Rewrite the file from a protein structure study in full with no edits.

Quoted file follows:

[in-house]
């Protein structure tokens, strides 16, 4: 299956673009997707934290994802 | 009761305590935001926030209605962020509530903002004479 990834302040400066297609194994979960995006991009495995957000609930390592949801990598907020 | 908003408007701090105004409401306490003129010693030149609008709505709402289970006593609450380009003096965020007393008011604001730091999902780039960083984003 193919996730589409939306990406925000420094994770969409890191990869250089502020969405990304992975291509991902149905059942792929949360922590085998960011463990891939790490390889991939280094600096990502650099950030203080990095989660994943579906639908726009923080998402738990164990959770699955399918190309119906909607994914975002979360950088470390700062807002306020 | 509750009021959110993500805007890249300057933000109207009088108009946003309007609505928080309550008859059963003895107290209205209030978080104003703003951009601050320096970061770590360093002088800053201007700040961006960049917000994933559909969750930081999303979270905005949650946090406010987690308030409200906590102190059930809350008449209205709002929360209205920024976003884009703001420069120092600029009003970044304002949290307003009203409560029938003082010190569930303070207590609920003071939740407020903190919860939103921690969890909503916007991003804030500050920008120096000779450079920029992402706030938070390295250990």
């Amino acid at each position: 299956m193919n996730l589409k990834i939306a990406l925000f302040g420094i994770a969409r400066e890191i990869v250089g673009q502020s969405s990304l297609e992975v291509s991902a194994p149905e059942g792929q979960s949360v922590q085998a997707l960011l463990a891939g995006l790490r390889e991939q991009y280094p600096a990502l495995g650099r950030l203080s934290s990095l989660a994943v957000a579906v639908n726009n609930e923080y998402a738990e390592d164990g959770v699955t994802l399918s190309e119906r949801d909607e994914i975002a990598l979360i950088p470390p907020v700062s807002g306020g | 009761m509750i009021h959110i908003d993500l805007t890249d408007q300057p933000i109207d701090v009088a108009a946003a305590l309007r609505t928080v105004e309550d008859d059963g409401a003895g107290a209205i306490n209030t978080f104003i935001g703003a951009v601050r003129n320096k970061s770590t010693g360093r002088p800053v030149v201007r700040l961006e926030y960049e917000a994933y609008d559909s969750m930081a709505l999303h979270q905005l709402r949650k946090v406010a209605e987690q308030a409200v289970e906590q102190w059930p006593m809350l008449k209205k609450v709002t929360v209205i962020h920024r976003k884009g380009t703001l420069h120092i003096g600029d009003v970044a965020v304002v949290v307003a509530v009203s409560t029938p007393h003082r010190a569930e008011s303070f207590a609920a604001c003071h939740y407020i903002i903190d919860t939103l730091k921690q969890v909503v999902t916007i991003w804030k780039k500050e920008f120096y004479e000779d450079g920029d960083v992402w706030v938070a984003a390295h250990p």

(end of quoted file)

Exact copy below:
[in-house]
């Protein structure tokens, strides 16, 4: 299956673009997707934290994802 | 009761305590935001926030209605962020509530903002004479 990834302040400066297609194994979960995006991009495995957000609930390592949801990598907020 | 908003408007701090105004409401306490003129010693030149609008709505709402289970006593609450380009003096965020007393008011604001730091999902780039960083984003 193919996730589409939306990406925000420094994770969409890191990869250089502020969405990304992975291509991902149905059942792929949360922590085998960011463990891939790490390889991939280094600096990502650099950030203080990095989660994943579906639908726009923080998402738990164990959770699955399918190309119906909607994914975002979360950088470390700062807002306020 | 509750009021959110993500805007890249300057933000109207009088108009946003309007609505928080309550008859059963003895107290209205209030978080104003703003951009601050320096970061770590360093002088800053201007700040961006960049917000994933559909969750930081999303979270905005949650946090406010987690308030409200906590102190059930809350008449209205709002929360209205920024976003884009703001420069120092600029009003970044304002949290307003009203409560029938003082010190569930303070207590609920003071939740407020903190919860939103921690969890909503916007991003804030500050920008120096000779450079920029992402706030938070390295250990």
């Amino acid at each position: 299956m193919n996730l589409k990834i939306a990406l925000f302040g420094i994770a969409r400066e890191i990869v250089g673009q502020s969405s990304l297609e992975v291509s991902a194994p149905e059942g792929q979960s949360v922590q085998a997707l960011l463990a891939g995006l790490r390889e991939q991009y280094p600096a990502l495995g650099r950030l203080s934290s990095l989660a994943v957000a579906v639908n726009n609930e923080y998402a738990e390592d164990g959770v699955t994802l399918s190309e119906r949801d909607e994914i975002a990598l979360i950088p470390p907020v700062s807002g306020g | 009761m509750i009021h959110i908003d993500l805007t890249d408007q300057p933000i109207d701090v009088a108009a946003a305590l309007r609505t928080v105004e309550d008859d059963g409401a003895g107290a209205i306490n209030t978080f104003i935001g703003a951009v601050r003129n320096k970061s770590t010693g360093r002088p800053v030149v201007r700040l961006e926030y960049e917000a994933y609008d559909s969750m930081a709505l999303h979270q905005l709402r949650k946090v406010a209605e987690q308030a409200v289970e906590q102190w059930p006593m809350l008449k209205k609450v709002t929360v209205i962020h920024r976003k884009g380009t703001l420069h120092i003096g600029d009003v970044a965020v304002v949290v307003a509530v009203s409560t029938p007393h003082r010190a569930e008011s303070f207590a609920a604001c003071h939740y407020i903002i903190d919860t939103l730091k921690q969890v909503v999902t916007i991003w804030k780039k500050e920008f120096y004479e000779d450079g920029d960083v992402w706030v938070a984003a390295h250990p």